Figure 3-2. Effect of oxygen and egg density on the mean (+/- SE) egg survivorship (i.e.,
proportion of the clutch that survived until hatching) when males were present with
eggs, including cases of both whole and partial clutch cannibalism. It is important to
note that in the low oxygen, high egg density treatment, only 1 male cared for his
clutch until hatching; the other 8 males in this treatment cannibalized their whole
clutch.


0.5




m 0.4
,t


3;
()
c 0.3-

. U
4-_
0
O
c 0.2-
o
0
o

a 0.1 -


p7


777


















































050 060 070 080
Initial Condition (K)





0

o












o





0


I I I I I
000 020 040 060 080
Proportion of Clutch Consumed


Figure 3-3. Relationship between A) male condition (i.e., K=100*g/cm ) and the proportion of

the clutch consumed by parental males, and B) partial clutch cannibalism and change

in male condition.



3


1 00-
IO0-





0 080-
E


O
C
0
060-





S040-
.2
r
0
0.
0.. 020-




000-


010-
C







0- -
0
000-
0
C







C -010-
S00o5-
c

-0

-
0)




-015-
















a NO EGG REMOVAL
S EGG REMOVAL


LOW OXYGEN HIGH OXYGEN

OXYGEN LEVEL


2I22 NO EGG REMOVAL
= EGG REMOVAL


Figure 3-4. Effects of simulated filial cannibalism. A) The effect of oxygen and egg removal on

egg survivorship (i.e., the mean +/- SE proportion of the clutch surviving), including

cases of both whole and partial clutch death. B) The effect of oxygen and egg

removal on egg survivorship (i.e., the mean +/- SE proportion of the clutch

surviving), excluding cases of whole clutch death.


0.5


S0.4
Uo


0.3


0
e 0.2

a-
0.1


0.0 I


1.0



0.8
.>


0.6


as
c 0.4


0
nQ 0.2


00o


LOW OXYGEN HIGH OXYGEN
OXYGEN LEVEL














2 NO EGG REMOVAL
I EGG REMOVAL


LOW OXYGEN HIGH OXYGEN


OXYGEN LEVEL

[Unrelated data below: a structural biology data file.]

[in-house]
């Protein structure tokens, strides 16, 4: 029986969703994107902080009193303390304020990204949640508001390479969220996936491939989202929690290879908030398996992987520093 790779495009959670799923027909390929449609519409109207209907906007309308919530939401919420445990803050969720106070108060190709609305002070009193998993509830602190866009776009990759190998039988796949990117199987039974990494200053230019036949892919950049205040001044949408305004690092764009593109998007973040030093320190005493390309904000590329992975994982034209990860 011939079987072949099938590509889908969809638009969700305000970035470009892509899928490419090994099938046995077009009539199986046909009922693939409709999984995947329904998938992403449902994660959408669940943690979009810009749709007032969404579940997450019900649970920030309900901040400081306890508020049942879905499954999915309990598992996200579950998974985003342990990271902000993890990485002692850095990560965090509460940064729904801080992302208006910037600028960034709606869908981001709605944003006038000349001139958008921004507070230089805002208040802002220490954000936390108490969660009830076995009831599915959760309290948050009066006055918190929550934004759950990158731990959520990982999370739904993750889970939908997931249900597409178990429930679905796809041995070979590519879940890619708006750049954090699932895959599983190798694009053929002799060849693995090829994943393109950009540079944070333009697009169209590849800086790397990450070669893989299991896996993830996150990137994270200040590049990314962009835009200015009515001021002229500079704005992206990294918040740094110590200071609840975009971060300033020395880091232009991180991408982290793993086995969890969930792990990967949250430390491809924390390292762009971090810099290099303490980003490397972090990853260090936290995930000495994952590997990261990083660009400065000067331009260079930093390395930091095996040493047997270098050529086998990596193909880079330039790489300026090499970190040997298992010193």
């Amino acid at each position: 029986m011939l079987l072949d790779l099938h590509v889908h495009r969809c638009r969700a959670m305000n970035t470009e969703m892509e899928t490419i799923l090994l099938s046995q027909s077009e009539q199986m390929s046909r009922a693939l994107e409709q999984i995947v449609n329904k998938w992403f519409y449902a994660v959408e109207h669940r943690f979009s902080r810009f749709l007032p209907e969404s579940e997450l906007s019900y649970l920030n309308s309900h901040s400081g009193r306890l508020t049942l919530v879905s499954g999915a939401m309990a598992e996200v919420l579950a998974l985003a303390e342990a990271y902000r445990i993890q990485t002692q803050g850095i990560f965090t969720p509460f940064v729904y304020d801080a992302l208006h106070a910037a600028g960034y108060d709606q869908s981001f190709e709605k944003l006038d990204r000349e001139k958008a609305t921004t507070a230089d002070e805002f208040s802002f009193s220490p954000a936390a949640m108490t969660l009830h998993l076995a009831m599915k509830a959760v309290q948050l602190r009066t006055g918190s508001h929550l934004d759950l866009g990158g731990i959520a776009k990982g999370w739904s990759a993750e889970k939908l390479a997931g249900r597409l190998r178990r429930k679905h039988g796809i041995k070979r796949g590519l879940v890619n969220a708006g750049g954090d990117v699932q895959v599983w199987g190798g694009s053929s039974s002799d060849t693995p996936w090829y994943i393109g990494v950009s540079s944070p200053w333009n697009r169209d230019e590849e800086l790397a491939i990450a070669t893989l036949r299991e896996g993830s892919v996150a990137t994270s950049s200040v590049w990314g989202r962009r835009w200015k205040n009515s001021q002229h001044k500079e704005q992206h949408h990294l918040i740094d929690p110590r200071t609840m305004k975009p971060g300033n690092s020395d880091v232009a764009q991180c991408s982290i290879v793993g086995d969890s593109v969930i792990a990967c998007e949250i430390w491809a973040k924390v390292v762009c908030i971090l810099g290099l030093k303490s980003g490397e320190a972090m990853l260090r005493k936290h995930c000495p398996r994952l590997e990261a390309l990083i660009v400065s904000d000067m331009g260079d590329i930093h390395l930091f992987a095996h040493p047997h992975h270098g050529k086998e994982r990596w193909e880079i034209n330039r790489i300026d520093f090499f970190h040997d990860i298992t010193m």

Figure 3-5. Simulated filial cannibalism: The effect of oxygen and egg removal on the total
number of eggs surviving, including cases of both whole and partial clutch death. Egg
removal did not significantly reduce the total number of eggs surviving. Bars
represent means and error bars are standard error.









CHAPTER 4
SELECTIVE FILIAL CANNIBALISM IN THE SAND GOBY

Introduction

Filial cannibalism is an evolutionary mystery. It is difficult to imagine how regularly

consuming one's own viable young represents an adaptive strategy, yet filial cannibalism is

prevalent in a range of animals, particularly fishes exhibiting paternal care of eggs (discussed in

Manica 2002; Klug and Bonsall 2007). Typically, filial cannibalism is viewed as an adaptive

trade-off in which energy gained from eggs is used to better care for remaining offspring, or for

increasing future reproduction (Rohwer 1978; Sargent 1992; Manica 2002). Because energy is

such an obvious and direct benefit of filial cannibalism, much of the work aimed at

understanding the adaptive significance of filial cannibalism has focused on energetic benefits

(reviewed in Manica 2002). However, some have suggested that energetic benefits alone are

unlikely to explain the prevalence of filial cannibalism in natural systems (e.g. Smith 1992;

Payne et al. 2002; Klug et al. 2006 and Chapter 3).

Recent theoretical work suggests that the ability to cannibalize offspring selectively in

relation to aspects of offspring phenotype (e.g., quality or egg maturation rate) can directly favor

the evolution of filial cannibalism (Klug and Bonsall 2007 and Chapter 6). While the idea of

weeding out inferior offspring has been documented in other contexts (Forbes & Mock 1998; e.g.

selective abortion in humans: Stears, 1987; Forbes 1997; Diamond 1987; Hesketh & Xing

2006; selective abortion in plants: Burd 1998; Karkkainen et al. 1999; Melser & Klinkhamer

2001), it has not yet been explicitly evaluated in relation to filial cannibalism (but see Mrowka